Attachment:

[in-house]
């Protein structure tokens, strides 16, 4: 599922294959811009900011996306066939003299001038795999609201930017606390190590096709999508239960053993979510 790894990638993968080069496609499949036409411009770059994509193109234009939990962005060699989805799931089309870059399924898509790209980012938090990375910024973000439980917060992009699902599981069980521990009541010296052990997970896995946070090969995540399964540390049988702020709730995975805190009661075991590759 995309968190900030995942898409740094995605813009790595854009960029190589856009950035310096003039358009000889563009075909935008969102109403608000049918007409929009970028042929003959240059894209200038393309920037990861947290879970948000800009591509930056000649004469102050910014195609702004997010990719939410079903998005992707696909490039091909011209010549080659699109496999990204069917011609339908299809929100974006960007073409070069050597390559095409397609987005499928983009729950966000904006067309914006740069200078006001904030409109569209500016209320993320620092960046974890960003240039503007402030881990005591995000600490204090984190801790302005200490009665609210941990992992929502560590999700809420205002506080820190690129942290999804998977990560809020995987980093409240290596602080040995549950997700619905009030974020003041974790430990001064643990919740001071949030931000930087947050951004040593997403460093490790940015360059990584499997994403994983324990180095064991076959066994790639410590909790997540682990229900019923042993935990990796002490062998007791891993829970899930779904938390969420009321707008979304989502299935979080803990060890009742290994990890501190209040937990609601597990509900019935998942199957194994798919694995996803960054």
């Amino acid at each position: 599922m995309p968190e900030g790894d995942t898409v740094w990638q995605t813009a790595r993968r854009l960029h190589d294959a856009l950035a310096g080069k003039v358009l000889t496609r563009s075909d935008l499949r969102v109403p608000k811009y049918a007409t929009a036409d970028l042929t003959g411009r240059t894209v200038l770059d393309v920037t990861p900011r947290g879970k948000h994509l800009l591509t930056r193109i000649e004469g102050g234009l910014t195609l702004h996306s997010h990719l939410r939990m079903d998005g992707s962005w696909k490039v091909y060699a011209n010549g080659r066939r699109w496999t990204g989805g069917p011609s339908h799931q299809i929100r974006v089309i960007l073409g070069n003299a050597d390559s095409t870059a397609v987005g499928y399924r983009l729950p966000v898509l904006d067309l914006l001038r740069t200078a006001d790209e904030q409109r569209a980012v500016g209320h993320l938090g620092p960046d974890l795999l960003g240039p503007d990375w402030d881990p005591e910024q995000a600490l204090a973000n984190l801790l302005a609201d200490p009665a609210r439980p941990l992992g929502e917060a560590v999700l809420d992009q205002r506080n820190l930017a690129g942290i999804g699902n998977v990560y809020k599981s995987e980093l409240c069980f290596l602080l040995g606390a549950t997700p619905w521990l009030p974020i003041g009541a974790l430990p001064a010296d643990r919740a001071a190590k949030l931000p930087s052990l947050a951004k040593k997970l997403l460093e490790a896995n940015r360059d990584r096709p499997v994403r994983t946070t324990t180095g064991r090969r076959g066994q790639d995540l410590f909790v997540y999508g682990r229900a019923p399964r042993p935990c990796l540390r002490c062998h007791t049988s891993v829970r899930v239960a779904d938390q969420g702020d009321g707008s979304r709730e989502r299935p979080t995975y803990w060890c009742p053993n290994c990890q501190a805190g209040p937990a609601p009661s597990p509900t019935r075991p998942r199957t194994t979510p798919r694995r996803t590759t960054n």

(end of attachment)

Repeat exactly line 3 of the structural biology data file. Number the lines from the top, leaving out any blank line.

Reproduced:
């Amino acid at each position: 599922m995309p968190e900030g790894d995942t898409v740094w990638q995605t813009a790595r993968r854009l960029h190589d294959a856009l950035a310096g080069k003039v358009l000889t496609r563009s075909d935008l499949r969102v109403p608000k811009y049918a007409t929009a036409d970028l042929t003959g411009r240059t894209v200038l770059d393309v920037t990861p900011r947290g879970k948000h994509l800009l591509t930056r193109i000649e004469g102050g234009l910014t195609l702004h996306s997010h990719l939410r939990m079903d998005g992707s962005w696909k490039v091909y060699a011209n010549g080659r066939r699109w496999t990204g989805g069917p011609s339908h799931q299809i929100r974006v089309i960007l073409g070069n003299a050597d390559s095409t870059a397609v987005g499928y399924r983009l729950p966000v898509l904006d067309l914006l001038r740069t200078a006001d790209e904030q409109r569209a980012v500016g209320h993320l938090g620092p960046d974890l795999l960003g240039p503007d990375w402030d881990p005591e910024q995000a600490l204090a973000n984190l801790l302005a609201d200490p009665a609210r439980p941990l992992g929502e917060a560590v999700l809420d992009q205002r506080n820190l930017a690129g942290i999804g699902n998977v990560y809020k599981s995987e980093l409240c069980f290596l602080l040995g606390a549950t997700p619905w521990l009030p974020i003041g009541a974790l430990p001064a010296d643990r919740a001071a190590k949030l931000p930087s052990l947050a951004k040593k997970l997403l460093e490790a896995n940015r360059d990584r096709p499997v994403r994983t946070t324990t180095g064991r090969r076959g066994q790639d995540l410590f909790v997540y999508g682990r229900a019923p399964r042993p935990c990796l540390r002490c062998h007791t049988s891993v829970r899930v239960a779904d938390q969420g702020d009321g707008s979304r709730e989502r299935p979080t995975y803990w060890c009742p053993n290994c990890q501190a805190g209040p937990a609601p009661s597990p509900t019935r075991p998942r199957t194994t979510p798919r694995r996803t590759t960054n």